World Rabies Day was held last month, bringing about awareness of the danger of rabies in both people and animals across the world. Although humans in the U.S. contracting rabies is rare, it can and does happen.
One of my Montana friends has worked for an animal shelter in that state and volunteers with the shelter and helps other rescue organizations. I asked her to pen some thoughts about unvaccinated dogs, rabies, and other diseases that we should be concerned about if we are, or someone we love is, bitten by a dog. Below are some of her comments.
Everyone thinks of rabies when a dog bites, but that is only one of the diseases that can be inflicted.
Rabies: The most dangerous disease that people can contract through dog bites. While cases of rabies are rare, the disease is incredibly lethal. Rabies is a virus that affects the brain and once symptoms show, it’s almost always fatal. One of the most common ways to contract rabies is through the bite and saliva of an infected animal. Victims who have been exposed to an animal that could have rabies should immediately seek out medical treatment.
Capnocytophaga: This is a bacterium that lives in the mouths of humans, dogs, and cats. The bacteria don’t make dogs or cats sick, so it is not always easy to identify if your pet has it. The spread of Capnocytophaga to humans is rare. It’s typically spread through bites, scratches or close contact with a dog or cat. Most humans who do encounter dogs or cats do not become sick. However, people with a weakened immune system are at a greater risk of becoming sick.
Pasteurella: This is a type of bacteria seen in over 50% of infected dog bite wounds. The result is a painful, red infection around the bite area, but it can cause more severe conditions in people with a weakened immune system.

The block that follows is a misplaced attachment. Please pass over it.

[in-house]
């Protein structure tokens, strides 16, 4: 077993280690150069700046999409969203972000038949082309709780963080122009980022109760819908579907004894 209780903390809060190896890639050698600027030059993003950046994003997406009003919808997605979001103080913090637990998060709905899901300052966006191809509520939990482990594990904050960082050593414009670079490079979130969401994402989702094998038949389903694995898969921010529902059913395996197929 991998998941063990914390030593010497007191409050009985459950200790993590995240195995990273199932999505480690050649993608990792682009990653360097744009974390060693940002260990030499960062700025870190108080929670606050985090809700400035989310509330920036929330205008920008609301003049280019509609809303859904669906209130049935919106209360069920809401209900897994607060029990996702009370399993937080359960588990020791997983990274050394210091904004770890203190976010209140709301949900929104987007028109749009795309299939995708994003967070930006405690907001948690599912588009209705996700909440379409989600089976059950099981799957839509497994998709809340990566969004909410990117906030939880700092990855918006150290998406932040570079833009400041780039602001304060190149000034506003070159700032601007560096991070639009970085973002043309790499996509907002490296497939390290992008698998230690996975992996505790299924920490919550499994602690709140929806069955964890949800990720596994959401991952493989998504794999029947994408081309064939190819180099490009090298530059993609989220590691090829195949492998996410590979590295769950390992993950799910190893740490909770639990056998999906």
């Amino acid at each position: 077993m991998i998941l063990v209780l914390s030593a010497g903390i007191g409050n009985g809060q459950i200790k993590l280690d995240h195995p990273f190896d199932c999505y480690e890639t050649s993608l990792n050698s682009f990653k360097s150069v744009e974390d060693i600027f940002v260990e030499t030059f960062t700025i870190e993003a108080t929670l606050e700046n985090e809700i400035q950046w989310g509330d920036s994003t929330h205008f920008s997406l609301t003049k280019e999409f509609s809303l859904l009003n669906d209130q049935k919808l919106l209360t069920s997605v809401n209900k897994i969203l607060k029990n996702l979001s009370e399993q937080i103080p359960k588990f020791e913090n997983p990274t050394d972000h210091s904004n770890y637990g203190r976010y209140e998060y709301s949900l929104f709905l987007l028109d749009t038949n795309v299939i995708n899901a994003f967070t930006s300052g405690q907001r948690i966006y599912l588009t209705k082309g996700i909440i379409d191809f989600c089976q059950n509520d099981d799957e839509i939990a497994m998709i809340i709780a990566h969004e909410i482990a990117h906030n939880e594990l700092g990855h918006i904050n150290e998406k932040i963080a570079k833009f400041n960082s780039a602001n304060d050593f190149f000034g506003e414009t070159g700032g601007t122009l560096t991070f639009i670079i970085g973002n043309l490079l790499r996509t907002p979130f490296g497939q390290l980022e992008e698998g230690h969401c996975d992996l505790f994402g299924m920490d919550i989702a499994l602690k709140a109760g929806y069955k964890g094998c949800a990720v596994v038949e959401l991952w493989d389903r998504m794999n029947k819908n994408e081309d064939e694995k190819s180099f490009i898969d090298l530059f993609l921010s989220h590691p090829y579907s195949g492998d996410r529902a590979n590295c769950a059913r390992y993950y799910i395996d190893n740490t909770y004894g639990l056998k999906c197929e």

MRSA: Methicillin-resistant Staphylococcus aureus (MRSA) is a type of staph infection that is resistant to some antibiotics. Dogs and other animals can carry MRSA without showing symptoms. However, the bacteria can cause skin, lung, and urinary tract infections in people. In some, MRSA can spread to the bloodstream or lungs and cause life-threatening infections.
Tetanus: Tetanus is a toxin produced by a bacterium called Clostridium tetani. It can cause rigid paralysis in people exposed through deep bite wounds.
People need to remember that they are setting their animals up to fail when they allow them to get to the point of biting another person or animal. Yes, the victim may also be another animal.
Bite animals are quarantined as everyone waits and watches for signs of disease. The animal is confused about what happened and why it happened. Why are they now quarantined in a place that is not home with people who are not their family? The family has a hard time understanding that quarantine means NO contact by them, other animals, or ever the caretakers where the animal is held. The reason is simple: rabies can be transferred by an animal licking their fur and an individual then touching the fur. Plain and simple - rabies is a highly transmittable disease. The animal is NOT allowed to be comforted with the touch of anyone or thing for 14 days. Food and water are given without the door being opened. No bedding, towels, toys, etc. can be touched. At our shelter, we play soothing music during their stay and visit with them outside the cage; however, it isn’t the same as what happens when they are at home with their own family. For the dog, this situation is foreign and scary; many animals become depressed and anxious. Daily calls are made to the bite victim and to the family of the dog to let them know of the animal’s health and condition.